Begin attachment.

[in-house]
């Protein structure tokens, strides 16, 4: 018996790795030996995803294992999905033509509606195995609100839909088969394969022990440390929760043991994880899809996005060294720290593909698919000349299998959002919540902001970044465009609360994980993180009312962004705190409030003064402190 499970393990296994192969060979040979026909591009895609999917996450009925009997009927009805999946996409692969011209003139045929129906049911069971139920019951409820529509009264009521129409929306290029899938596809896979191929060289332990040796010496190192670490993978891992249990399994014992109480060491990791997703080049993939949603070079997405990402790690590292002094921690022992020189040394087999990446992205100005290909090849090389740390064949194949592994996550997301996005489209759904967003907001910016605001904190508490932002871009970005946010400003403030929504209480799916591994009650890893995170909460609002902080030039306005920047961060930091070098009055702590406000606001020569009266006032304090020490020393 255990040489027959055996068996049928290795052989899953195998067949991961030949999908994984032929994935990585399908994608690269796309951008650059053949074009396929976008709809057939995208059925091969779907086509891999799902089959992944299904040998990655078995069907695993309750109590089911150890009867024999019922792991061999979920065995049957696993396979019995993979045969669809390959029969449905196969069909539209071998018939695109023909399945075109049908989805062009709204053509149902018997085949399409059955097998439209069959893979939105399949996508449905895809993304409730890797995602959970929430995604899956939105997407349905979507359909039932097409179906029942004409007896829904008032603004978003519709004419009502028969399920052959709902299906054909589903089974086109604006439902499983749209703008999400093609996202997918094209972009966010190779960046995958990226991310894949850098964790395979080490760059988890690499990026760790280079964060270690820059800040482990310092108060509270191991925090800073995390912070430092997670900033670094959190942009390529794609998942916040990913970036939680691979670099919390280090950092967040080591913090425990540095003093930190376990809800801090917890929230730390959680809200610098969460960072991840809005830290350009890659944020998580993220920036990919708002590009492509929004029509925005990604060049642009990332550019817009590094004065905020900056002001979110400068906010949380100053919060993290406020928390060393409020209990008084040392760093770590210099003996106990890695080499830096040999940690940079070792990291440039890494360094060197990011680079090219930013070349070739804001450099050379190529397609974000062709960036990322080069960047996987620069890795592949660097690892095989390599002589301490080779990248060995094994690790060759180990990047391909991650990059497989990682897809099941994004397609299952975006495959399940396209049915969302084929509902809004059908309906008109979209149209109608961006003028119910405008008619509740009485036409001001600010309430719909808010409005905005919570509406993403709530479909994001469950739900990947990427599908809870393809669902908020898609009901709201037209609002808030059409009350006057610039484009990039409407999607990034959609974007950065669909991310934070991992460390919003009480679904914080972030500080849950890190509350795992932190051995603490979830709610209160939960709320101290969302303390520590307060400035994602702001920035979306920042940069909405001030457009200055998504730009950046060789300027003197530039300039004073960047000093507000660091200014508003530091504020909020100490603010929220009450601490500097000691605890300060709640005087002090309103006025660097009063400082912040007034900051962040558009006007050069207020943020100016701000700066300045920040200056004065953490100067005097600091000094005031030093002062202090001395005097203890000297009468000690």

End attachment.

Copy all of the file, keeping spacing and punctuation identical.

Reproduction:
[in-house]
């Protein structure tokens, strides 16, 4: 018996790795030996995803294992999905033509509606195995609100839909088969394969022990440390929760043991994880899809996005060294720290593909698919000349299998959002919540902001970044465009609360994980993180009312962004705190409030003064402190 499970393990296994192969060979040979026909591009895609999917996450009925009997009927009805999946996409692969011209003139045929129906049911069971139920019951409820529509009264009521129409929306290029899938596809896979191929060289332990040796010496190192670490993978891992249990399994014992109480060491990791997703080049993939949603070079997405990402790690590292002094921690022992020189040394087999990446992205100005290909090849090389740390064949194949592994996550997301996005489209759904967003907001910016605001904190508490932002871009970005946010400003403030929504209480799916591994009650890893995170909460609002902080030039306005920047961060930091070098009055702590406000606001020569009266006032304090020490020393 255990040489027959055996068996049928290795052989899953195998067949991961030949999908994984032929994935990585399908994608690269796309951008650059053949074009396929976008709809057939995208059925091969779907086509891999799902089959992944299904040998990655078995069907695993309750109590089911150890009867024999019922792991061999979920065995049957696993396979019995993979045969669809390959029969449905196969069909539209071998018939695109023909399945075109049908989805062009709204053509149902018997085949399409059955097998439209069959893979939105399949996508449905895809993304409730890797995602959970929430995604899956939105997407349905979507359909039932097409179906029942004409007896829904008032603004978003519709004419009502028969399920052959709902299906054909589903089974086109604006439902499983749209703008999400093609996202997918094209972009966010190779960046995958990226991310894949850098964790395979080490760059988890690499990026760790280079964060270690820059800040482990310092108060509270191991925090800073995390912070430092997670900033670094959190942009390529794609998942916040990913970036939680691979670099919390280090950092967040080591913090425990540095003093930190376990809800801090917890929230730390959680809200610098969460960072991840809005830290350009890659944020998580993220920036990919708002590009492509929004029509925005990604060049642009990332550019817009590094004065905020900056002001979110400068906010949380100053919060993290406020928390060393409020209990008084040392760093770590210099003996106990890695080499830096040999940690940079070792990291440039890494360094060197990011680079090219930013070349070739804001450099050379190529397609974000062709960036990322080069960047996987620069890795592949660097690892095989390599002589301490080779990248060995094994690790060759180990990047391909991650990059497989990682897809099941994004397609299952975006495959399940396209049915969302084929509902809004059908309906008109979209149209109608961006003028119910405008008619509740009485036409001001600010309430719909808010409005905005919570509406993403709530479909994001469950739900990947990427599908809870393809669902908020898609009901709201037209609002808030059409009350006057610039484009990039409407999607990034959609974007950065669909991310934070991992460390919003009480679904914080972030500080849950890190509350795992932190051995603490979830709610209160939960709320101290969302303390520590307060400035994602702001920035979306920042940069909405001030457009200055998504730009950046060789300027003197530039300039004073960047000093507000660091200014508003530091504020909020100490603010929220009450601490500097000691605890300060709640005087002090309103006025660097009063400082912040007034900051962040558009006007050069207020943020100016701000700066300045920040200056004065953490100067005097600091000094005031030093002062202090001395005097203890000297009468000690």